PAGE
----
American Alpine Jounrna and Accidents in North American Climbing

North America, United States, Idaho, Sawtooths, Mt. Ne'er-do-well and Baron Spire, New Routes

  • Climbs And Expeditions
  • Climb Year:
  • Publication Year: 2009

Sawtooths, Mt. Ne’er-do-well and Baron Spire, new routes. In August 2007 Trevor Bowman and I climbed two new routes in the Baron Spire area. The first was on Peak 9,211', the highest summit on the serrated ridgecrest just north of Baron Spire. A Bum’s Rush (870' + 660’ of 3rd/4th to the summit, 5 pitches, III 5.11-) ascends the obvious cracks in the center of the west face. We believe this to be the only route to the summit, and if so we name it Mt. Ne’er-do-well.

Our other line ascends cracks and corners 30' right of the main chimney system that splits the southeast face of Baron Spire. The second pitch is stellar and would be at home in Yosemite. Tallboys and Breakfast Burritos (700', 6 pitches, III 5.10c A1). [The aid is for the summit-block bolt ladder of the Beckey Route.]

We returned in August 2008 for 12 days and completed three more new routes, the first two on Baron Spire’s southeast face. Lawdogs’ Lament (600', 5 pitches, III 5.10 A1) ascends the left portion of the obvious major chimney cleaving the face, and was named after an unfortunate encounter with local law and our friend’s narrow escape from their heavy hand. We consider this the best moderate in the area. Next we linked cracks and features to the amazing splitter crack on the prominent golden prow right of Lawdogs’. This route starts in a clean left-facing dihedral 50' left of Dowdle’s southeast face route. Deliverance (700', 6 pitches, III+, 5.10c A2).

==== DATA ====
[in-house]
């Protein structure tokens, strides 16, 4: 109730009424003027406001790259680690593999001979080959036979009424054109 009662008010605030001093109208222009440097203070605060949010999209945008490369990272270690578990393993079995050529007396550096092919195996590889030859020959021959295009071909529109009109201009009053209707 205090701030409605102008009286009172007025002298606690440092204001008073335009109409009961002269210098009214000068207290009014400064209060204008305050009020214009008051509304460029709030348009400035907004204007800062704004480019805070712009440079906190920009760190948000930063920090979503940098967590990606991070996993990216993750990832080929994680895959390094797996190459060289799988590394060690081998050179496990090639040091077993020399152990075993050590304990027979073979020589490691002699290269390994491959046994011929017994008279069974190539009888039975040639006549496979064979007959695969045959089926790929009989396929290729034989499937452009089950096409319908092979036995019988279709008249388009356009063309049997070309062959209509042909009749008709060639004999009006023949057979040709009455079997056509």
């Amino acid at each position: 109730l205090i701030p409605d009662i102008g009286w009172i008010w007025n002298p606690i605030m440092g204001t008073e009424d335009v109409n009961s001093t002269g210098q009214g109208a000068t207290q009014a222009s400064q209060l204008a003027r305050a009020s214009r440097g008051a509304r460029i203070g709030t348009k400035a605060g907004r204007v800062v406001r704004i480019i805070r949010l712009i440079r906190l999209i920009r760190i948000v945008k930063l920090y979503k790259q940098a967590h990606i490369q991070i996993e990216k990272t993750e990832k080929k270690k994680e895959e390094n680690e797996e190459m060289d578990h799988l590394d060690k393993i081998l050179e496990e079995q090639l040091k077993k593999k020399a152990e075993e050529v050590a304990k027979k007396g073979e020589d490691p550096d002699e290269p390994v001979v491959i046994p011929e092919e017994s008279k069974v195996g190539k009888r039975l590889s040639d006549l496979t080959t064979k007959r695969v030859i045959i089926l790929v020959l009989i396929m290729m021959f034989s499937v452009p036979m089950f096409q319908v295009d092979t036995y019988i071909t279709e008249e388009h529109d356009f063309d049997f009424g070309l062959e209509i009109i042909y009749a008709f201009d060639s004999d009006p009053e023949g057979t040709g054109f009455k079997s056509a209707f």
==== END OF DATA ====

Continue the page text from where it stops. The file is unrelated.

We finished with the west ridge of Baron Spire, which had been on my mind for several summers. Beginning from Baron Lake, we hiked 500' to the low notch between Baron and Peak 9,211', then dropped 1,200' to the unnamed lake and headed up the drainage to the southwest for 800' to the base of the route. The route began with 300' of 5.8, leading to an obvious splitteron golden stone (70', 10c). Another 250' took us to a chimney system behind the ridge’s first spire (the Queen). From here the route ascends the ridge proper, climbing all significant spires and pinnacles until the west ridge joins the south ridge. We named the significant spires on the ridge after other castle characters, each spire seeming to exemplify its climbing character. The Queen is a 5.7 move, with a rappel off the notch; the Serf is 5-easy, the Jester is a 5.9 wide crack on the north side of the spire (downclimb the east ridge); the Dark Knight climbs cracks right off the true west ridge (5.9+, rap off); the King (140', 5.10-) begins on wedged blocks, and a 35m rap just makes it. From there we climbed to the south ridge and finished via the Beckey route. Royalty Ridge (1,700', IV 5.10c A1 [for Beckeys bolt ladder]). Topos can be found at the Perch.

Bryan Schmitz

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